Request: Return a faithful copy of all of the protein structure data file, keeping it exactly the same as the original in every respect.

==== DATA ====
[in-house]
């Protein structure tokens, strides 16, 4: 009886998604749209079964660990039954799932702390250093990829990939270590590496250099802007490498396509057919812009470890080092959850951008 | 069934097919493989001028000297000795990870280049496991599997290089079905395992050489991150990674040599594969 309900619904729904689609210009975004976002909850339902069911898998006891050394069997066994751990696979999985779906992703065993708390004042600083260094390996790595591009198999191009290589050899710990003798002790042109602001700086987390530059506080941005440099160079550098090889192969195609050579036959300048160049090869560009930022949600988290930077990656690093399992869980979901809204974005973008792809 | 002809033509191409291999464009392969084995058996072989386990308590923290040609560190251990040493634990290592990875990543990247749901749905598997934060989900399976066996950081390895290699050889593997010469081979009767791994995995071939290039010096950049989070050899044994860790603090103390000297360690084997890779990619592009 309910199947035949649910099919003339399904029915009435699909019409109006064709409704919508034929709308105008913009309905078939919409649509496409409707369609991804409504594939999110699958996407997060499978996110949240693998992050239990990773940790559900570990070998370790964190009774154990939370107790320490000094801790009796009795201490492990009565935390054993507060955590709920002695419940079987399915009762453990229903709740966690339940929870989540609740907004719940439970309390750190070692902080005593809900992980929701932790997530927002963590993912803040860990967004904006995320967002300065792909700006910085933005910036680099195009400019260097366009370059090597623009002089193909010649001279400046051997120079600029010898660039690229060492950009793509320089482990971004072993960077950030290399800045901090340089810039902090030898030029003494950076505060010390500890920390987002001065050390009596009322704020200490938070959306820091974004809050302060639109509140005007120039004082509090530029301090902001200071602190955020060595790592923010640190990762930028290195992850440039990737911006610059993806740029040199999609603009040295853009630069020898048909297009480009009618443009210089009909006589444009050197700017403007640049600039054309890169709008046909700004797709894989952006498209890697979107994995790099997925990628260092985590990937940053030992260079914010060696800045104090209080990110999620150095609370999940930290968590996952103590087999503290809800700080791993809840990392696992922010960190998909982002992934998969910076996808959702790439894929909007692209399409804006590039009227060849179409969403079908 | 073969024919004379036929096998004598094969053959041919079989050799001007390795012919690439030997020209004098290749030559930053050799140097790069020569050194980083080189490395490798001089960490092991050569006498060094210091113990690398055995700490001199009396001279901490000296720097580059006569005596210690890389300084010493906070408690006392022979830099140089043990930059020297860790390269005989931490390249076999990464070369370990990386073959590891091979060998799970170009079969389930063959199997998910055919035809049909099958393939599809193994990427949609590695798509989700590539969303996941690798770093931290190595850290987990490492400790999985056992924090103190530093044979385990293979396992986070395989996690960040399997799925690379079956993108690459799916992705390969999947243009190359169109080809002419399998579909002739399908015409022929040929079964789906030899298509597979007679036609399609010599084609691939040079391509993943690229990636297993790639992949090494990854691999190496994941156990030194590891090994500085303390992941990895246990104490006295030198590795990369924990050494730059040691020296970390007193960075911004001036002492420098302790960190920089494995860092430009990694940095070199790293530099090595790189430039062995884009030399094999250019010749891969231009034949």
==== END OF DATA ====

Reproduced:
[in-house]
């Protein structure tokens, strides 16, 4: 009886998604749209079964660990039954799932702390250093990829990939270590590496250099802007490498396509057919812009470890080092959850951008 | 069934097919493989001028000297000795990870280049496991599997290089079905395992050489991150990674040599594969 309900619904729904689609210009975004976002909850339902069911898998006891050394069997066994751990696979999985779906992703065993708390004042600083260094390996790595591009198999191009290589050899710990003798002790042109602001700086987390530059506080941005440099160079550098090889192969195609050579036959300048160049090869560009930022949600988290930077990656690093399992869980979901809204974005973008792809 | 002809033509191409291999464009392969084995058996072989386990308590923290040609560190251990040493634990290592990875990543990247749901749905598997934060989900399976066996950081390895290699050889593997010469081979009767791994995995071939290039010096950049989070050899044994860790603090103390000297360690084997890779990619592009 309910199947035949649910099919003339399904029915009435699909019409109006064709409704919508034929709308105008913009309905078939919409649509496409409707369609991804409504594939999110699958996407997060499978996110949240693998992050239990990773940790559900570990070998370790964190009774154990939370107790320490000094801790009796009795201490492990009565935390054993507060955590709920002695419940079987399915009762453990229903709740966690339940929870989540609740907004719940439970309390750190070692902080005593809900992980929701932790997530927002963590993912803040860990967004904006995320967002300065792909700006910085933005910036680099195009400019260097366009370059090597623009002089193909010649001279400046051997120079600029010898660039690229060492950009793509320089482990971004072993960077950030290399800045901090340089810039902090030898030029003494950076505060010390500890920390987002001065050390009596009322704020200490938070959306820091974004809050302060639109509140005007120039004082509090530029301090902001200071602190955020060595790592923010640190990762930028290195992850440039990737911006610059993806740029040199999609603009040295853009630069020898048909297009480009009618443009210089009909006589444009050197700017403007640049600039054309890169709008046909700004797709894989952006498209890697979107994995790099997925990628260092985590990937940053030992260079914010060696800045104090209080990110999620150095609370999940930290968590996952103590087999503290809800700080791993809840990392696992922010960190998909982002992934998969910076996808959702790439894929909007692209399409804006590039009227060849179409969403079908 | 073969024919004379036929096998004598094969053959041919079989050799001007390795012919690439030997020209004098290749030559930053050799140097790069020569050194980083080189490395490798001089960490092991050569006498060094210091113990690398055995700490001199009396001279901490000296720097580059006569005596210690890389300084010493906070408690006392022979830099140089043990930059020297860790390269005989931490390249076999990464070369370990990386073959590891091979060998799970170009079969389930063959199997998910055919035809049909099958393939599809193994990427949609590695798509989700590539969303996941690798770093931290190595850290987990490492400790999985056992924090103190530093044979385990293979396992986070395989996690960040399997799925690379079956993108690459799916992705390969999947243009190359169109080809002419399998579909002739399908015409022929040929079964789906030899298509597979007679036609399609010599084609691939040079391509993943690229990636297993790639992949090494990854691999190496994941156990030194590891090994500085303390992941990895246990104490006295030198590795990369924990050494730059040691020296970390007193960075911004001036002492420098302790960190920089494995860092430009990694940095070199790293530099090595790189430039062995884009030399094999250019010749891969231009034949």